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The Low-Profile Runoff That Could Change Louisiana’s Climate Trajectory

Nov 18, 2022 Ricardo Gomez
An under-the-radar public service commissioner race has major implications for climate justice in the Gulf South.
The Low-Profile Runoff That Could Change Louisiana’s Climate Trajectory
A natural gas flare burns in Cameron, La. (AP Photo/Martha Irvine)

A low-profile public service commissioner race in Louisiana that attracted hundreds of thousands in donations from climate advocates and energy companies is going to a runoff election. The results could determine whether the state’s ambitious climate action plan comes to fruition, and play a key role in shaping how the Gulf South endures the climate crisis.

Louisiana Public Service Commissioner Lambert Boissiere III was pushed into a December runoff after winning only 43.2 percent of the vote on November 8. Boissiere, a Democrat, is running for re-election to a fourth six-year term and has raked in nearly $367,000 in campaign donations this cycle, with $42,000 coming from fossil fuel companies as well as Entergy and Cleco — the powerful for-profit, investor-owned utilities regulated by the commissioner that service much of the Gulf South.

During Boissiere’s nearly two decades as public service commissioner, the state utility commission has failed to complete an energy efficiency program sought by advocates and stalled on making the electric grid resistant to hurricanes and climate change, while Entergy has continued to build gas-fired plants and maintain high rates. According to a Sierra Club report analyzing utilities’ actions toward clean transitions, Entergy and Cleco have made very little progress, despite publicly committing to addressing climate change.

The results of Boissiere’s election could reshape the Public Service Commission’s (PSC) five-member board and determine whether or not Louisiana breaks up the energy monopolies run by Entergy and Cleco. Last year, Entergy made record profits of nearly $1.2 billion while being investigated for cutting off power to New Orleans residents three times more than necessary during a period of grid trouble.

In addition to regulating the utility firms and setting fairer energy bills, the PSC plays a vital role in implementing the Gulf state’s first-ever climate action plan to institute net-zero emissions by 2050. The commission controls how Louisiana will prepare its grid to withstand climate change-fueled hurricanes and how to transition away from fossil fuels.

A key component of the plan is to go after the utility firms’ monopoly power and restructure the energy system — an idea backed by Gov. John Bel Edwards, the south’s only Democratic Governor. Edwards’ climate task force recommended the breakup to accelerate a transition to renewable energy.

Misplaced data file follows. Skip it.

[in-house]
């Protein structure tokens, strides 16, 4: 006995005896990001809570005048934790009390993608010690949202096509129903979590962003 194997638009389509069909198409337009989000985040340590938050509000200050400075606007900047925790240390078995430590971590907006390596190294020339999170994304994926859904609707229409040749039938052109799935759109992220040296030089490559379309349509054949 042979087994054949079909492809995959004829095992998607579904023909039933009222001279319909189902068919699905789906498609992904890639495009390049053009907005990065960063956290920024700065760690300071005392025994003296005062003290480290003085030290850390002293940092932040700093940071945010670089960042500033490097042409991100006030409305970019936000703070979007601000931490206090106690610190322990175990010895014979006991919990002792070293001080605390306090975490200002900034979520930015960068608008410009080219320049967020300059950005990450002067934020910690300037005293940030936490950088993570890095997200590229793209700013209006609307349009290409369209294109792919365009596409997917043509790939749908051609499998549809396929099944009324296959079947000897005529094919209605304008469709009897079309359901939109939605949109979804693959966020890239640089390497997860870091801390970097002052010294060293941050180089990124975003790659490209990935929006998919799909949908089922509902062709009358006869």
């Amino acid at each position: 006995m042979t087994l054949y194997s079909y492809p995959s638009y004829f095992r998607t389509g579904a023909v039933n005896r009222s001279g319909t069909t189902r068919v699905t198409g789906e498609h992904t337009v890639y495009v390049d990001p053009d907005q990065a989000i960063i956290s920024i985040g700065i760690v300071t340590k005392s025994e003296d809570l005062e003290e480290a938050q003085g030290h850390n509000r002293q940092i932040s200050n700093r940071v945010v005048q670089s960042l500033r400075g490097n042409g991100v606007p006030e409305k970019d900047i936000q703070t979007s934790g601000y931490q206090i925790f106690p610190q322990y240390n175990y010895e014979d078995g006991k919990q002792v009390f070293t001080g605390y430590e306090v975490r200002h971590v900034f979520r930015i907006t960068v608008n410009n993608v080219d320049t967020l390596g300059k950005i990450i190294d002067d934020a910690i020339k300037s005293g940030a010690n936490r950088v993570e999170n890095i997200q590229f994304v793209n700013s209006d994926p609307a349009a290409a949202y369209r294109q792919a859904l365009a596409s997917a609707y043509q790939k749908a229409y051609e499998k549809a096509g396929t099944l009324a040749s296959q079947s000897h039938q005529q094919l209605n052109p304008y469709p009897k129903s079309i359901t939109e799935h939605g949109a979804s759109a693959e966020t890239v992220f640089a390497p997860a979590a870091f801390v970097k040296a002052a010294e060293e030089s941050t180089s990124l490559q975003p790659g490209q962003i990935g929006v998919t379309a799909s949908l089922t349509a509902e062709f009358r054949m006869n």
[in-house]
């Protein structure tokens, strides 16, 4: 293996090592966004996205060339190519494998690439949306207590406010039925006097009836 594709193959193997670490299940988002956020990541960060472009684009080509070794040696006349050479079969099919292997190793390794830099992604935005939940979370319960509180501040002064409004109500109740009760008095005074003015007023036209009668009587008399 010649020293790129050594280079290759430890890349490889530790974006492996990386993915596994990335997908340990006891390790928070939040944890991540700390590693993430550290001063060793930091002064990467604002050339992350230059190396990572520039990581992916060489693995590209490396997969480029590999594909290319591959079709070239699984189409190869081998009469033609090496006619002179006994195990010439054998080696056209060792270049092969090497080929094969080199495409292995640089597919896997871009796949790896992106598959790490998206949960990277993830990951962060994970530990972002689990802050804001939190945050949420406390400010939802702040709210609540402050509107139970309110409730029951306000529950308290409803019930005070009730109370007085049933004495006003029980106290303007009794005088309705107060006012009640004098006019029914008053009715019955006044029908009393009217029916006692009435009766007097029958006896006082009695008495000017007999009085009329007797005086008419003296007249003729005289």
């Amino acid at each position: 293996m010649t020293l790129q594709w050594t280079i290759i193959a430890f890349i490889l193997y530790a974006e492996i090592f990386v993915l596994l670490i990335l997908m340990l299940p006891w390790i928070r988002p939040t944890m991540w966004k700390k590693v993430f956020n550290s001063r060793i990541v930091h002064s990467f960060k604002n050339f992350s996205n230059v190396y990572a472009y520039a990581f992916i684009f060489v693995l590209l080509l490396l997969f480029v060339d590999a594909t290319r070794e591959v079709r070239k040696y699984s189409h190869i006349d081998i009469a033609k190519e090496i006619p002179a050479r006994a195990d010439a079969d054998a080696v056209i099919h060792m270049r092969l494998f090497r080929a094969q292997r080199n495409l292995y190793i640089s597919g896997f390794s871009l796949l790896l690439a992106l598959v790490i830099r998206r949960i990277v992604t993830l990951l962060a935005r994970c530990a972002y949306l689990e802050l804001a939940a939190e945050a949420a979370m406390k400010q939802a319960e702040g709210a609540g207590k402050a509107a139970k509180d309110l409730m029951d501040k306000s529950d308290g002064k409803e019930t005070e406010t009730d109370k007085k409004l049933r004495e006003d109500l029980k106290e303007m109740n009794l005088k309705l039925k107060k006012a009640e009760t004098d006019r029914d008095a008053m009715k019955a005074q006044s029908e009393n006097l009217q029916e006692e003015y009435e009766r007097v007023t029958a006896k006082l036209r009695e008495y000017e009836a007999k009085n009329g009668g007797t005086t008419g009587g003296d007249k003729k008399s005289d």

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The public service commissioner race is a relatively obscure contest, so any campaign contributions that could go to media or advertisements have an outsized impact. With money from utilities and fossil fuel companies, Boissiere was originally the only candidate who could afford TV ads.

But in response to Boissiere’s significant funding lead, the Environmental Defense Fund created a super PAC to invest $500,000 to support his opposition — a vast sum given the scale of the race.

The Keep the Lights On PAC has turned the tables by running ads exposing Boissiere’s money from Entergy and Cleco, arguing that he has done little to regulate the firms.

Keep the Lights On PAC has received $150,000 from the Environmental Defense Action Fund and $300,000 from Tides Advocacy, a liberal nonprofit. Neither of those organizations disclose their donors.

Boissiere’s Democratic challengers, Davante Lewis and Gregory Manning, respectively won 18.3 and 16.8 percent of votes after making criticism of Boissiere’s political contributions key to their campaigns.

Lewis, who will face Boissiere in December, ran on a platform including a “Ratepayers’ Bill of Rights” that would end service disconnections, cap payments for seniors, ban excessive late fees, and enforce restrictions on how much investor-owned utilities companies can profit from their customers. Lewis says he would push the state utility commission to facilitate the Louisiana Climate Action Plan’s goal of 100 percent renewable electricity by 2035. If he wins, the five-member board would have a pro-climate majority and could likely push forward with emission-cutting goals.

With the passage of last year’s bipartisan infrastructure bill and the Inflation Reduction Act (IRA) this summer, billions of federal dollars will be directed to state agencies to support electrification and transitions to renewable energy. State-led climate plans are central to cutting emissions from the electricity sector, and utilities commissions are one of their most important levers.

State utility commissions will be among the first agencies to feel the IRA’s impact because they oversee whether utilities plan and invest in renewables or continue to operate and build new fossil-fuel power plants, as most utilities are actually doing.

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